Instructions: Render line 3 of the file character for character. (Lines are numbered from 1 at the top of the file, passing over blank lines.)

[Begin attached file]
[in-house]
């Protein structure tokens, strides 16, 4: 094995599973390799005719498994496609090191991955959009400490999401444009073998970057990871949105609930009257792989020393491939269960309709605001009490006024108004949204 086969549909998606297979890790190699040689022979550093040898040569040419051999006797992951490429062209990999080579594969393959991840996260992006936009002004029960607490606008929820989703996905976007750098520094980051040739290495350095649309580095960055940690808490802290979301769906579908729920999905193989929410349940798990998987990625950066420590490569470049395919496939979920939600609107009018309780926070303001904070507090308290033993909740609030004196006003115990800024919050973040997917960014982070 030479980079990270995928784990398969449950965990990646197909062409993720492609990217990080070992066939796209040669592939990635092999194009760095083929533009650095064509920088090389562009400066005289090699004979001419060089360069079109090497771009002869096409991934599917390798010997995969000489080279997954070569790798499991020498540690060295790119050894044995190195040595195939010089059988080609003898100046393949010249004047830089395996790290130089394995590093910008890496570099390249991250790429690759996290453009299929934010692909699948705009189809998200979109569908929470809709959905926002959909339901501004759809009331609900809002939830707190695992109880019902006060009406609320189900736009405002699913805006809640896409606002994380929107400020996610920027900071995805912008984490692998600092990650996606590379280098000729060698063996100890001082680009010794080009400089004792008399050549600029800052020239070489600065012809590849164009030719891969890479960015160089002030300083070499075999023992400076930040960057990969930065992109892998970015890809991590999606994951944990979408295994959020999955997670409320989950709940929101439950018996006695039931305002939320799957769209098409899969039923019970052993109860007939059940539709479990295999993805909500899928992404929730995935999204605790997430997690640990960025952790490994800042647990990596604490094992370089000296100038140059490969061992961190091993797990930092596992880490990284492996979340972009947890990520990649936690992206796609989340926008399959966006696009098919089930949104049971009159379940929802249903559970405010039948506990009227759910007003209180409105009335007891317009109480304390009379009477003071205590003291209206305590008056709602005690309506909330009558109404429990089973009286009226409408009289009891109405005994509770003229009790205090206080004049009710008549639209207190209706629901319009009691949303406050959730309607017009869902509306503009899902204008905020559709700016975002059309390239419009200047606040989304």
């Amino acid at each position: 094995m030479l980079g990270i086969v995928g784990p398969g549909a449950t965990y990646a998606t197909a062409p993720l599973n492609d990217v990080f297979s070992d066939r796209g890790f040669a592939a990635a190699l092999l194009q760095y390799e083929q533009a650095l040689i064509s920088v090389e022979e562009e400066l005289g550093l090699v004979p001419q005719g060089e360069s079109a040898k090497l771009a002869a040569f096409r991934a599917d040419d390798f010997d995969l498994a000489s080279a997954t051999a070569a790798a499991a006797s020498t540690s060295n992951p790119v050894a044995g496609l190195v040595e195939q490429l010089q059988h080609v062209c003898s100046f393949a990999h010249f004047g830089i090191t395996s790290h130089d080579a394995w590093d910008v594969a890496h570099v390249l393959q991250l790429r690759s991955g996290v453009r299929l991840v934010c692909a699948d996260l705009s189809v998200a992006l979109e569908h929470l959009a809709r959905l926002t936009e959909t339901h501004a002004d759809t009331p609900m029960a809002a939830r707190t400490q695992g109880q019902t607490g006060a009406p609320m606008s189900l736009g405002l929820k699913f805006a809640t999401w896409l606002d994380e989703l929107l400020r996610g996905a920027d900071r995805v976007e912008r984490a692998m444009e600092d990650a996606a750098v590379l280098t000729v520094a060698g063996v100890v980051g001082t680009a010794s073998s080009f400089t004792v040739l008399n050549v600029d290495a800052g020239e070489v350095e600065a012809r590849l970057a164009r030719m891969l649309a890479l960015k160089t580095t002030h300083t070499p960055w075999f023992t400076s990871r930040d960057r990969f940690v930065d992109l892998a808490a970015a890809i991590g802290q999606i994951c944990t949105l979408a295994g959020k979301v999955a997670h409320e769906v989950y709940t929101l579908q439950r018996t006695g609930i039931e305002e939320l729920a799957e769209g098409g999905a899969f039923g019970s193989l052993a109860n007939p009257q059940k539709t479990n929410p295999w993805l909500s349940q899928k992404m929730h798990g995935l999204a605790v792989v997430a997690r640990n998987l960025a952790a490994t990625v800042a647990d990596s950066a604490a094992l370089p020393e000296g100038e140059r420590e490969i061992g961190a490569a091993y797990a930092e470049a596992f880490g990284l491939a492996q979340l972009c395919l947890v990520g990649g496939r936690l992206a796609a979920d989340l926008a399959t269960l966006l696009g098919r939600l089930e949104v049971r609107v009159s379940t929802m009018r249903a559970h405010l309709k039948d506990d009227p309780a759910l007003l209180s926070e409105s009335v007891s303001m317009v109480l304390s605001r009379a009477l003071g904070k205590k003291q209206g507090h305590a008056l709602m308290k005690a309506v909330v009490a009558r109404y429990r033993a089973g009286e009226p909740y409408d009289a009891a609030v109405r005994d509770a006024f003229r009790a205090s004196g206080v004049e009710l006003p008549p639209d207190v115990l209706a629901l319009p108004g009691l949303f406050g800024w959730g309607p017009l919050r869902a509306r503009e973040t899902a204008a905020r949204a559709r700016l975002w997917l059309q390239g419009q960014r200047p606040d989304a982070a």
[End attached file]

């Amino acid at each position: 094995m030479l980079g990270i086969v995928g784990p398969g549909a449950t965990y990646a998606t197909a062409p993720l599973n492609d990217v990080f297979s070992d066939r796209g890790f040669a592939a990635a190699l092999l194009q760095y390799e083929q533009a650095l040689i064509s920088v090389e022979e562009e400066l005289g550093l090699v004979p001419q005719g060089e360069s079109a040898k090497l771009a002869a040569f096409r991934a599917d040419d390798f010997d995969l498994a000489s080279a997954t051999a070569a790798a499991a006797s020498t540690s060295n992951p790119v050894a044995g496609l190195v040595e195939q490429l010089q059988h080609v062209c003898s100046f393949a990999h010249f004047g830089i090191t395996s790290h130089d080579a394995w590093d910008v594969a890496h570099v390249l393959q991250l790429r690759s991955g996290v453009r299929l991840v934010c692909a699948d996260l705009s189809v998200a992006l979109e569908h929470l959009a809709r959905l926002t936009e959909t339901h501004a002004d759809t009331p609900m029960a809002a939830r707190t400490q695992g109880q019902t607490g006060a009406p609320m606008s189900l736009g405002l929820k699913f805006a809640t999401w896409l606002d994380e989703l929107l400020r996610g996905a920027d900071r995805v976007e912008r984490a692998m444009e600092d990650a996606a750098v590379l280098t000729v520094a060698g063996v100890v980051g001082t680009a010794s073998s080009f400089t004792v040739l008399n050549v600029d290495a800052g020239e070489v350095e600065a012809r590849l970057a164009r030719m891969l649309a890479l960015k160089t580095t002030h300083t070499p960055w075999f023992t400076s990871r930040d960057r990969f940690v930065d992109l892998a808490a970015a890809i991590g802290q999606i994951c944990t949105l979408a295994g959020k979301v999955a997670h409320e769906v989950y709940t929101l579908q439950r018996t006695g609930i039931e305002e939320l729920a799957e769209g098409g999905a899969f039923g019970s193989l052993a109860n007939p009257q059940k539709t479990n929410p295999w993805l909500s349940q899928k992404m929730h798990g995935l999204a605790v792989v997430a997690r640990n998987l960025a952790a490994t990625v800042a647990d990596s950066a604490a094992l370089p020393e000296g100038e140059r420590e490969i061992g961190a490569a091993y797990a930092e470049a596992f880490g990284l491939a492996q979340l972009c395919l947890v990520g990649g496939r936690l992206a796609a979920d989340l926008a399959t269960l966006l696009g098919r939600l089930e949104v049971r609107v009159s379940t929802m009018r249903a559970h405010l309709k039948d506990d009227p309780a759910l007003l209180s926070e409105s009335v007891s303001m317009v109480l304390s605001r009379a009477l003071g904070k205590k003291q209206g507090h305590a008056l709602m308290k005690a309506v909330v009490a009558r109404y429990r033993a089973g009286e009226p909740y409408d009289a009891a609030v109405r005994d509770a006024f003229r009790a205090s004196g206080v004049e009710l006003p008549p639209d207190v115990l209706a629901l319009p108004g009691l949303f406050g800024w959730g309607p017009l919050r869902a509306r503009e973040t899902a204008a905020r949204a559709r700016l975002w997917l059309q390239g419009q960014r200047p606040d989304a982070a």